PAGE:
Monday, September 26, 2022

Making Grape Jelly For The Birds (and Me)

As with many people in my area of Wisconsin, I stockpile jars of grape jelly throughout the winter season. I do this to prepare for the Baltimore Orioles which arrive around May 1. Without fail, they return within a day or two of May 1. Along with them, I will see Rose-Breasted Grosbeaks and Hummingbirds.  It is the unofficial start to Spring and Summer.

This summer getting grape jelly to feed them was a struggle. Everybody was sold out. It was probably from the disruption in the supply chain started by the COVID epidemic. A lot of grocery shelves were missing some very basic items. What did appear on the shelves were quickly purchased by other people also feeding the Baltimore Orioles. I had about twenty five jars in my pantry, but that is not enough for an entire season of feeding the birds. I went through all of it rather quickly. I resorted to asking family members for any homemade jelly they could spare. I also made jelly out of purchased grape juice. When I did find a few jars, the price was up at least sixty cents a jar. I bought it anyway. My birds had to eat. Well, maybe they wouldn't have starved, but I enjoy seeing them come to the feeders. The availability of food allows them to nest in the area. They know getting food won't be a problem. Then this spring, I heard via the "grapevine" that some stores were getting supplies. I rushed out and bought a case of 12.  It was a start. 

My mission for the winter was to buy another 12 jars when I went grocery shopping, if I saw them.  So imagine how happy I was last week when my daughter sent me pictures of their grapes. It was a bumper crop.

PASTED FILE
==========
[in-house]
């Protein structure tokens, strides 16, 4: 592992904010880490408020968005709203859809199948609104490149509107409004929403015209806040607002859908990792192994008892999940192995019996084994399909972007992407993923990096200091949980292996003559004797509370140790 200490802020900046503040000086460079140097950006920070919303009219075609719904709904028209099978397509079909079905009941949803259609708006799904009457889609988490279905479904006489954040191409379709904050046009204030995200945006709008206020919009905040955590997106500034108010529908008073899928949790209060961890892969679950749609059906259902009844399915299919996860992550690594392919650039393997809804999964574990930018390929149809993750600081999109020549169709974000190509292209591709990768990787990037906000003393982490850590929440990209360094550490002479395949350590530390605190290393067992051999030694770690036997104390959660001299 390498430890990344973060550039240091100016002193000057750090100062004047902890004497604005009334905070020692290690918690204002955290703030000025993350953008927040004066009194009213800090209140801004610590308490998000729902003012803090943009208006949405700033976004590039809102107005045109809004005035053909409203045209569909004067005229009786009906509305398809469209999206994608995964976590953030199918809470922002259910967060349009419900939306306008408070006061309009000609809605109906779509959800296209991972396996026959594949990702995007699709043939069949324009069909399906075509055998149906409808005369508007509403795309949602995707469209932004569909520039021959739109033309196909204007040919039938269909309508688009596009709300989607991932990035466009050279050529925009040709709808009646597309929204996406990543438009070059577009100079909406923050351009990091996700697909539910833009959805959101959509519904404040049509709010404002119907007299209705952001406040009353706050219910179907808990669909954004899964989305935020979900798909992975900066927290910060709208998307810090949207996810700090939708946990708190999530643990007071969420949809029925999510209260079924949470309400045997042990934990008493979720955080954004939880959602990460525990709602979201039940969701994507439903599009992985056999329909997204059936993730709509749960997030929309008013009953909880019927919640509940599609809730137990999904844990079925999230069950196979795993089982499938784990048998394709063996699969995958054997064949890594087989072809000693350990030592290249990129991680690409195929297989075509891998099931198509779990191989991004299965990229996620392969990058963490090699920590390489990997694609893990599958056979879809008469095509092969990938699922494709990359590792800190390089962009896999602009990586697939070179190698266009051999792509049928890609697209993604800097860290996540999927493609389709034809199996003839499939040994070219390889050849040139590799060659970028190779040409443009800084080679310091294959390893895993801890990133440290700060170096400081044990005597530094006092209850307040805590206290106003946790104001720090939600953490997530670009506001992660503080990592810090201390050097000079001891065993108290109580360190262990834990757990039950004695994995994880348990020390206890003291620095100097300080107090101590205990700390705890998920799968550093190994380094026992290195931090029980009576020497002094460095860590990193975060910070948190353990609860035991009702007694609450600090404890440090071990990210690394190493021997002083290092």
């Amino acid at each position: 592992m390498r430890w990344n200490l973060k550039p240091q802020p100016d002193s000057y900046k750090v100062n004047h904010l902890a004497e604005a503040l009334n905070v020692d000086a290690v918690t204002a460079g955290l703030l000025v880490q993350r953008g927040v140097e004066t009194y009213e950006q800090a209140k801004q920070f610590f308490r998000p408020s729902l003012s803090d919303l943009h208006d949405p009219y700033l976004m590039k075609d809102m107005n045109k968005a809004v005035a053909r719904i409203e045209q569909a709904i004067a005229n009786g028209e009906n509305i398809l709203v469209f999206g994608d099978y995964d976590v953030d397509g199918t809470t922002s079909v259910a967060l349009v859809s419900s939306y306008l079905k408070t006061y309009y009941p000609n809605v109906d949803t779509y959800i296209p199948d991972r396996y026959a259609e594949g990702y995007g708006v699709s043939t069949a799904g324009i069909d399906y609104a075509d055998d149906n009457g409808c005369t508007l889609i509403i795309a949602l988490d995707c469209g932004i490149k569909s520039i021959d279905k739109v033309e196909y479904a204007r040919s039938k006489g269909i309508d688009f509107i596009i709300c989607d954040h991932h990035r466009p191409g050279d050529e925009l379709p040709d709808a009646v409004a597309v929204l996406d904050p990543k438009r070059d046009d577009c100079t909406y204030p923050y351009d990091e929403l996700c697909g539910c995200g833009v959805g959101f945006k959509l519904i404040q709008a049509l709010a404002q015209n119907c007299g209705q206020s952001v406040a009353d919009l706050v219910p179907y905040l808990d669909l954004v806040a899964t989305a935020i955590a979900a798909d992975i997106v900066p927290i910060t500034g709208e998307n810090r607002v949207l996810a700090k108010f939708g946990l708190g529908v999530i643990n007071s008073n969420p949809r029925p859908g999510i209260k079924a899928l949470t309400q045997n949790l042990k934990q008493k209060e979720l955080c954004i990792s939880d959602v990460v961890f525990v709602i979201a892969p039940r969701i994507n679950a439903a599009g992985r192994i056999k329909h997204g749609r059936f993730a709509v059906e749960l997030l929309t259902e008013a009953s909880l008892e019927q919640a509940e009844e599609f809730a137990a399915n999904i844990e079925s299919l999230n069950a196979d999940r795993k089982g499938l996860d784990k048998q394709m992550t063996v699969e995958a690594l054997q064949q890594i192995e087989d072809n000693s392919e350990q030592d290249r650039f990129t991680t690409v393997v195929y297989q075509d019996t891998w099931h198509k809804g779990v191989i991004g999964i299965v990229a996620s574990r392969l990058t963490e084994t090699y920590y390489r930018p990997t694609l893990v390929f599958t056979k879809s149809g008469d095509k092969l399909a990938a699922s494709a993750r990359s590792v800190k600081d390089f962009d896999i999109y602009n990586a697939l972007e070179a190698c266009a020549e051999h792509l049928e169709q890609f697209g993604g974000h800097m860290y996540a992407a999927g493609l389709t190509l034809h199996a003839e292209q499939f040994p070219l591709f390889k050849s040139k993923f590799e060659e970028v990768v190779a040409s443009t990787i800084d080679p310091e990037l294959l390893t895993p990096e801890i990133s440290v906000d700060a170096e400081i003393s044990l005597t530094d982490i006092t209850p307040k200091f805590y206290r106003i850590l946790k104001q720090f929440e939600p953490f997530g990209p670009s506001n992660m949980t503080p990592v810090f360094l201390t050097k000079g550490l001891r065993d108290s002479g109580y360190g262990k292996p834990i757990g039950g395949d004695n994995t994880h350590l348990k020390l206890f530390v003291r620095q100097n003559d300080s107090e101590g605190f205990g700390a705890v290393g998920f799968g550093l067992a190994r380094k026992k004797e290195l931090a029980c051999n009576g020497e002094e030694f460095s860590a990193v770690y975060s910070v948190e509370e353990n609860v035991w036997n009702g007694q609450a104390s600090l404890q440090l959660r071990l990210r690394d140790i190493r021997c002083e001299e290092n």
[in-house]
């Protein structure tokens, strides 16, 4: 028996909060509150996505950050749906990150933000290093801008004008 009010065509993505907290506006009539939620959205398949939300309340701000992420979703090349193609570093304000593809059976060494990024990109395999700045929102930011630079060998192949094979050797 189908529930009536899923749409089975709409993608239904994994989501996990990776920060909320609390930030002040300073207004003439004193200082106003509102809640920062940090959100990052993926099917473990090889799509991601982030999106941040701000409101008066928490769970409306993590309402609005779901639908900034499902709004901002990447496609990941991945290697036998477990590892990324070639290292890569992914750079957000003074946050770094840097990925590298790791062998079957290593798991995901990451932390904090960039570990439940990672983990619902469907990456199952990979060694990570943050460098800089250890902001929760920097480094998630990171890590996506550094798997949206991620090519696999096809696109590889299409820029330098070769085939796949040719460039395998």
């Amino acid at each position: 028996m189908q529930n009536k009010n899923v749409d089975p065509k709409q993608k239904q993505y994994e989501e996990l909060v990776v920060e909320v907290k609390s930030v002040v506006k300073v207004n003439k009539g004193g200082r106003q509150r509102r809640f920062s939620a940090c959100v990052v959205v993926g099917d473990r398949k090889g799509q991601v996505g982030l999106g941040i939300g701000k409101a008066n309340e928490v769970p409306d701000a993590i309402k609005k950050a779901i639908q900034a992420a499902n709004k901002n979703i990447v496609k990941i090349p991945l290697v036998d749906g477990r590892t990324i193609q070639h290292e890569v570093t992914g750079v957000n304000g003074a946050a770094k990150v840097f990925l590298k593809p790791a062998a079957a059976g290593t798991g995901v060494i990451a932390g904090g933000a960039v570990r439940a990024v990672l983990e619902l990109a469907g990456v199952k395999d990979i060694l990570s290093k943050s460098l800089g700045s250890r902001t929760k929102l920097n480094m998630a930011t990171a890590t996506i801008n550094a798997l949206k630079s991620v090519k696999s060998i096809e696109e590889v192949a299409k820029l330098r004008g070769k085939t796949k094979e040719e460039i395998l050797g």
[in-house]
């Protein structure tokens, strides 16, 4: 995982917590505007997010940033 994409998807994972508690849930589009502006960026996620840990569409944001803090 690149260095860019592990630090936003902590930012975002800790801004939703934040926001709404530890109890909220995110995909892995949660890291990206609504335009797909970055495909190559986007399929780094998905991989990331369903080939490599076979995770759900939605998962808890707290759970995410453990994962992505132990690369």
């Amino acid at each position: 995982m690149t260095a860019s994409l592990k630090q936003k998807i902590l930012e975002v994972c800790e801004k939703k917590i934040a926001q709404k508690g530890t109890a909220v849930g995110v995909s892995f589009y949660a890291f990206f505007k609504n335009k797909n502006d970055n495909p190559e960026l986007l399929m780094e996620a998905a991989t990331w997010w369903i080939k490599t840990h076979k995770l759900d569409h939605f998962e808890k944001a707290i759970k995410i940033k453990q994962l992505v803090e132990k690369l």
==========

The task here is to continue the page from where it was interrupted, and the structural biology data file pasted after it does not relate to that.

They asked if I wanted to have some to make jelly. Of course I said YES. To make the offer even sweeter, they offered to juice them for me so I didn't have the hassle of extracting the juice. 

I mentioned in previous posts how they simplify the juicing process. Many years ago I bought them a steamer/juicer. You basically put whatever you want to juice in the top of this special steam pan. Just rinse the fruit and put in stems and all in the top section and water in the bottom.  The water is heated to form steam which rises through perforated holes. The steam softens the fruit releasing the juice into a center pan connected to a tube.  The finished juice is collected through a tube.  Many home wine makers use a pan such as this.  I found a blog describing the process better than I can.

Once the clamp is released on the tube, the juice collected is perfect for making jelly (or wine if that's what you want).  

The container they brought me contained twenty cups of juice. I divided it into four batches to make it more manageable. Each batch was five cups of juice, one box of pectin and seven cups of sugar.Yes, you read it right....7 cups. That is an eye opener because each tablespoon of jelly you put on your toast has more than one tablespoon of sugar. Good thing the Baltimore Orioles don't count calories because some days they eat an entire jar.  

Each of my batches made four pints of jelly plus a little bit. In the end I had seventeen jars of jelly. They ended up costing $.87 per pint (32 ounces). The store bought jelly averages 28 ounces and costs between $2.29 and $2.99 for the store brand. Welchs is more expensive. As usual making it myself saved a lot of money especially since I got the grapes free. Pure organic undiluted grape jelly.  Hopefully there will be more grapes in my future. If not, this is a great start. If the grape crop across the country is this successful, there should be plenty available for birds and for people.

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